A thorough visual inspection of the system should be carried out to check for leaks or damage. Any suspected issues should be addressed before they become critical. Measuring water flow and pressure for fluctuations will also be useful in determining if there are any issues with the physical system.
Water chemistry is a dominant factor
Any deterioration in the physical system, however, is most likely to be due to a change in the water chemistry. A lowered pH value could indicate bacterial growth or a leak. Bacteria can create biofilm which can coat surfaces making them less efficient. Contaminants can result from unseen corrosion.
Because problems with a closed system can be difficult to spot until the system shows signs of failure, preventative chemical treatments are critical to maintaining efficiency and longevity.
Immediately after the handover from pre-commission cleaning is the ideal time to undertake a BSRIA Closed System Water Analysis – BG 50/2015.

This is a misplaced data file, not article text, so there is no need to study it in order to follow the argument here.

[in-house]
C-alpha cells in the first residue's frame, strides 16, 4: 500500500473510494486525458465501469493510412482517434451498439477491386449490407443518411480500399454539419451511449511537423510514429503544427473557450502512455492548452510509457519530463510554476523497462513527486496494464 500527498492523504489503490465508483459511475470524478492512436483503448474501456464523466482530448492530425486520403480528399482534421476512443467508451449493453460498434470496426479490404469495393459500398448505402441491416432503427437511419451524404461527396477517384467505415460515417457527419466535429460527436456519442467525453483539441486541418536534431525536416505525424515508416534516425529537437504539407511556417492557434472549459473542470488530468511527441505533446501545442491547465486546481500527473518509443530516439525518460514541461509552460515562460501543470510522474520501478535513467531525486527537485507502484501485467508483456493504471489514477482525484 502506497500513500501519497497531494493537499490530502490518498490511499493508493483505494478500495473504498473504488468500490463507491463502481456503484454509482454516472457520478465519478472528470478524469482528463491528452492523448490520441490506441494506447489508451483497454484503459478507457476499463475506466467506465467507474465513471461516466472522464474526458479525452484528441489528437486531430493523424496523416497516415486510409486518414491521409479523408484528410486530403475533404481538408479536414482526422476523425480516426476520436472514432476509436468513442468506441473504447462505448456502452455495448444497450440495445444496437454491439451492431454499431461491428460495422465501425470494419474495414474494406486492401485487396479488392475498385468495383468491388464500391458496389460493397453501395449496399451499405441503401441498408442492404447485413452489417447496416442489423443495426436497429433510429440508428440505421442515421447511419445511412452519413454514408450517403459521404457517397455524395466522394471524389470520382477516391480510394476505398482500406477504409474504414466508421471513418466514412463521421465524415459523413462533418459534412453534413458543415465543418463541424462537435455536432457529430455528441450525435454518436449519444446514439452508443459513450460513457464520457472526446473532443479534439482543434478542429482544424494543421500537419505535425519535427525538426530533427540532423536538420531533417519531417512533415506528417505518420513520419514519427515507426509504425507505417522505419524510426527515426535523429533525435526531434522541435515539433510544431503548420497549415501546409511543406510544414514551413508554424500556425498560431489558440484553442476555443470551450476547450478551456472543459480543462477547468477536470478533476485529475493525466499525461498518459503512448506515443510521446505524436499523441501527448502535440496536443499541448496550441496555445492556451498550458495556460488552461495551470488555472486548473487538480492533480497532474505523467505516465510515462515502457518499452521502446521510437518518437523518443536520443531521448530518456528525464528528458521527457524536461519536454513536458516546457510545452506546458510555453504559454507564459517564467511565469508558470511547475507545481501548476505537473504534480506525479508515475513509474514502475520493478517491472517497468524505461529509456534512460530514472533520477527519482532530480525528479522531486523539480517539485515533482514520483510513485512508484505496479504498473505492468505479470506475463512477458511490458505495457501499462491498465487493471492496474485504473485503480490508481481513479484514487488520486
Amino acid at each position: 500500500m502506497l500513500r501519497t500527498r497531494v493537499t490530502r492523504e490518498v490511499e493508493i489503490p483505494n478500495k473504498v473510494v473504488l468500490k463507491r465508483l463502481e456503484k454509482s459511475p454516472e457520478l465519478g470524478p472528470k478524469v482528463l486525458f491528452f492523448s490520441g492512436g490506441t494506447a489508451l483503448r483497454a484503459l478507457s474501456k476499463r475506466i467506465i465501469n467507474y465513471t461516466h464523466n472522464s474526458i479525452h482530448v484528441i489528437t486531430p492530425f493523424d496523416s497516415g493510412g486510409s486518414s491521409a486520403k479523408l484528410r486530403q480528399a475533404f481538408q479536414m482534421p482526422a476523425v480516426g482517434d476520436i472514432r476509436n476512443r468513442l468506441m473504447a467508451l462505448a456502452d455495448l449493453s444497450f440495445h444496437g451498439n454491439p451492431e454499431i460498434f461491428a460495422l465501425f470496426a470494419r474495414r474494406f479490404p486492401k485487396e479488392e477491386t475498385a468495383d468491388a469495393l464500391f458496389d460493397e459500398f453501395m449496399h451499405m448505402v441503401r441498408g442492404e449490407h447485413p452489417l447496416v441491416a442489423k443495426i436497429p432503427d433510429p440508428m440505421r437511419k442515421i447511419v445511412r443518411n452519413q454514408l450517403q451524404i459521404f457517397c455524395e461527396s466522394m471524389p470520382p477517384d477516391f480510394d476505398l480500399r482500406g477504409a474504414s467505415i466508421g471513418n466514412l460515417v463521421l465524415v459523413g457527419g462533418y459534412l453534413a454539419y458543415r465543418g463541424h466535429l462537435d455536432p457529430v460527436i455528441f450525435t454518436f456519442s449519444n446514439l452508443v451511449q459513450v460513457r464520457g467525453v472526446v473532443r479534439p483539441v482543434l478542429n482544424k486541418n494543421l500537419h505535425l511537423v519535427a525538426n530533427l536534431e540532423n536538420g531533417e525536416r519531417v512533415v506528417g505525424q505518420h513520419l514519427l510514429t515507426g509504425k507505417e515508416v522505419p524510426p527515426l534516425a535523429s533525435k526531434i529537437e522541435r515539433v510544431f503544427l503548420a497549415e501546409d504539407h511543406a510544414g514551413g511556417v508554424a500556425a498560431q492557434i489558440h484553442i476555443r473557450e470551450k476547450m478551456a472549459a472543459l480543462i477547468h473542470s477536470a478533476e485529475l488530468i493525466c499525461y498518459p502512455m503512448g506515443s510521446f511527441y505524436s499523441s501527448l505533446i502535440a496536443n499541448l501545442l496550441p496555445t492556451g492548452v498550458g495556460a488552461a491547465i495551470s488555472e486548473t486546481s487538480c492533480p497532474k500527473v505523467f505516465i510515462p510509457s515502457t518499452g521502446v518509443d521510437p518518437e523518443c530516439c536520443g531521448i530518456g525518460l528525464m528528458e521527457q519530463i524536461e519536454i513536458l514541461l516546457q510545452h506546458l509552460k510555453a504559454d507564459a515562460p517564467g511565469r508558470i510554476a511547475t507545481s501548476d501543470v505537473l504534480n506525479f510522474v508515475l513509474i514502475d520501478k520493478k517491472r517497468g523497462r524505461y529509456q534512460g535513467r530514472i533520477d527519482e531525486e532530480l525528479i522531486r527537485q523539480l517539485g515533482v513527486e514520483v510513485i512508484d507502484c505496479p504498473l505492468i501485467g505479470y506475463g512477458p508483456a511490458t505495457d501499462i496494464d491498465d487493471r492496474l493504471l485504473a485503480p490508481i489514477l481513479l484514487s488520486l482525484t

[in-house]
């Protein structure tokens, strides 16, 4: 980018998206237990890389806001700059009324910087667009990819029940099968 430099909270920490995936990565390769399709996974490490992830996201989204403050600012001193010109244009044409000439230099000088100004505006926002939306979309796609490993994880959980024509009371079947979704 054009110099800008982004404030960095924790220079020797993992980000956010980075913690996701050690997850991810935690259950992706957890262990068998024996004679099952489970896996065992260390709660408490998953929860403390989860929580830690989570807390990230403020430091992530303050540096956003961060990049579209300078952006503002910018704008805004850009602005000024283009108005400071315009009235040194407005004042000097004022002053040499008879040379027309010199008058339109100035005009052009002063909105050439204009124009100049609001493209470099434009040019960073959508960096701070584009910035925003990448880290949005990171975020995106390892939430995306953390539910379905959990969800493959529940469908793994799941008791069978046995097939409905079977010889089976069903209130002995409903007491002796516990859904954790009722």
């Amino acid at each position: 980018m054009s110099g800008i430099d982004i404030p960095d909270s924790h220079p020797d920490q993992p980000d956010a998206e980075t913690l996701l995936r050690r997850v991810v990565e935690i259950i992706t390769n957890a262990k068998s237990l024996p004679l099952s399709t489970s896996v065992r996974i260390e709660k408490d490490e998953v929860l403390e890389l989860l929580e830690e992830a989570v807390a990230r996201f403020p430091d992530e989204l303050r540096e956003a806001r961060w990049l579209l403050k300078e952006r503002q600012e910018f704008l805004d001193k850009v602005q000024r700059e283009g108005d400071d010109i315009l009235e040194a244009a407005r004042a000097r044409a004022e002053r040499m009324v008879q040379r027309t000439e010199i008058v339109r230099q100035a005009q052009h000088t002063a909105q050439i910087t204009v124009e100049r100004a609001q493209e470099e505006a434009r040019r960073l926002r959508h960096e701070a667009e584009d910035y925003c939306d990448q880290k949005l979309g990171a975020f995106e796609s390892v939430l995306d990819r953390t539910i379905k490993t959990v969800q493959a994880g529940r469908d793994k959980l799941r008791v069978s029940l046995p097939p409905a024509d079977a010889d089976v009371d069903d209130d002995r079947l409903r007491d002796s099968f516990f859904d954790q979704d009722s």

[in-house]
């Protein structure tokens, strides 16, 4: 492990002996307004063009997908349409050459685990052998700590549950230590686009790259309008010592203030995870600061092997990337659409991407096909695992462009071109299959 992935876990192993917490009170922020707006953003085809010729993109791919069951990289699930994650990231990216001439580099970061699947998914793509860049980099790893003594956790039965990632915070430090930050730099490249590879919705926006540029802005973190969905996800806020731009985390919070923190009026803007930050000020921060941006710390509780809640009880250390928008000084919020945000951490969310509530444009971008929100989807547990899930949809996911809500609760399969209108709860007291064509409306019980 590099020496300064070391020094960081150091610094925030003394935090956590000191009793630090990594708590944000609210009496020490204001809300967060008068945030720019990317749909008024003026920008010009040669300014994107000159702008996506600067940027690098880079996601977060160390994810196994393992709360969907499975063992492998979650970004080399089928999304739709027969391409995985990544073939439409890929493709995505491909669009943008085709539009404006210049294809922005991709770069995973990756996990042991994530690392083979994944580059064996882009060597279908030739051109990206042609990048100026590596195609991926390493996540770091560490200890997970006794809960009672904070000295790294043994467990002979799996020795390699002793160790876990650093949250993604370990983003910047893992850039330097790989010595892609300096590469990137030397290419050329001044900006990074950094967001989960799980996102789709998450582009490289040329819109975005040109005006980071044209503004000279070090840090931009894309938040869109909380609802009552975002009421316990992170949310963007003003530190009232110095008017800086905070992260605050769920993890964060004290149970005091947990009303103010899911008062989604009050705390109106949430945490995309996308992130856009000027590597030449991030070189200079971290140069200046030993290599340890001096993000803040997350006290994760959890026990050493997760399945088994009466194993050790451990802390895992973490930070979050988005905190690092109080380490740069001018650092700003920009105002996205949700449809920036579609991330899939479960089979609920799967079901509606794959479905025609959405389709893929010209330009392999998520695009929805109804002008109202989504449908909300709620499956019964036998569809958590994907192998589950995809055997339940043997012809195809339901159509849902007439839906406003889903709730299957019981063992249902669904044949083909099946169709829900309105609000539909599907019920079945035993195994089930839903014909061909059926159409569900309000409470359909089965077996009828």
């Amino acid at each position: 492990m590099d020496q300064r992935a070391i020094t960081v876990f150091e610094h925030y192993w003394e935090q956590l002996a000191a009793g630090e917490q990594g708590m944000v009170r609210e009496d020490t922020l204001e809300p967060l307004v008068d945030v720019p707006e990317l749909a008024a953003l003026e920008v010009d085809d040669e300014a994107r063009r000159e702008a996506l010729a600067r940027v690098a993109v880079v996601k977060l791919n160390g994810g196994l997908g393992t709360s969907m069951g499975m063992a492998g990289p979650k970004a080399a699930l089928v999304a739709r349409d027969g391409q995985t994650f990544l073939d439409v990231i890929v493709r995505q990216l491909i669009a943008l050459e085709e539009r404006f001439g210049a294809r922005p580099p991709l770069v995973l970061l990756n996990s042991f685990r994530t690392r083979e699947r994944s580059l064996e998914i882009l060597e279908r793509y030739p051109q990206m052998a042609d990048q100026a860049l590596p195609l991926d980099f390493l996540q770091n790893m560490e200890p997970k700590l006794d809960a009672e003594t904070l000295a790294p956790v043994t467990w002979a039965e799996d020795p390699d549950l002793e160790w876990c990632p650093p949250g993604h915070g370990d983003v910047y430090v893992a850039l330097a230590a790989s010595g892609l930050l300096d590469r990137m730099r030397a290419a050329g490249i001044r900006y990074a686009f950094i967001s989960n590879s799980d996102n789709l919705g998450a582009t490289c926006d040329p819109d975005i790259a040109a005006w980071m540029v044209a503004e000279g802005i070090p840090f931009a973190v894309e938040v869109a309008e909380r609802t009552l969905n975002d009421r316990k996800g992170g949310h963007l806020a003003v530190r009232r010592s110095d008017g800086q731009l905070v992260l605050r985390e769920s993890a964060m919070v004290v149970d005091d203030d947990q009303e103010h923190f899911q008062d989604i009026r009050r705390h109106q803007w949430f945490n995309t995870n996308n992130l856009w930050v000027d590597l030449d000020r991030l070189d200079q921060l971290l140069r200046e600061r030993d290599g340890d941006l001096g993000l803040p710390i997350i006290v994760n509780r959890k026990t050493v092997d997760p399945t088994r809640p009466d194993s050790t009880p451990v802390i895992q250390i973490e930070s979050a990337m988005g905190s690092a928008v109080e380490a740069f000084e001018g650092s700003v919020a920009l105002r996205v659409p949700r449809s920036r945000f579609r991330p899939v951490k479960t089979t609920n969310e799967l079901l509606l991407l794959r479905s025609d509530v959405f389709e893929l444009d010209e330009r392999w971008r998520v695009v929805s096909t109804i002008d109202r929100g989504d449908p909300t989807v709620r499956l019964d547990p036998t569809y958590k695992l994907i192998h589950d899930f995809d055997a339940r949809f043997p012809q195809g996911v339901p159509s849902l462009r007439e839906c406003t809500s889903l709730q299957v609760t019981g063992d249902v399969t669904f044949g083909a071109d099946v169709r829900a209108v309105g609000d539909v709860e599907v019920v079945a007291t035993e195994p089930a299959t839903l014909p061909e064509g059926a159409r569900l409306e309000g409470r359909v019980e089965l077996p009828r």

A BSRIA analysis is a comprehensive set of tests that cover a full range of chemistry and micro-analysis.
A Standard closed system analysis would typically look at
- Glycol % (if type known)
Performing analysis regularly is important to keep on top of your closed system water treatment levels as poor management can lead to scale & corrosion issues, reduced efficiency and even damage to critical systems.
Closed System Scale and Corrosion Inhibitors
Several factors can cause corrosion:
- Surface Condition – dirt & contamination may encourage localised corrosion
- Bacteria – the risk of corrosion from aerobic & anaerobic bacteria
- pH – pH below 7 may see rapid corrosion (Aluminium corrosion can occur at high pH so treatment program should be limited to pH of 8.5)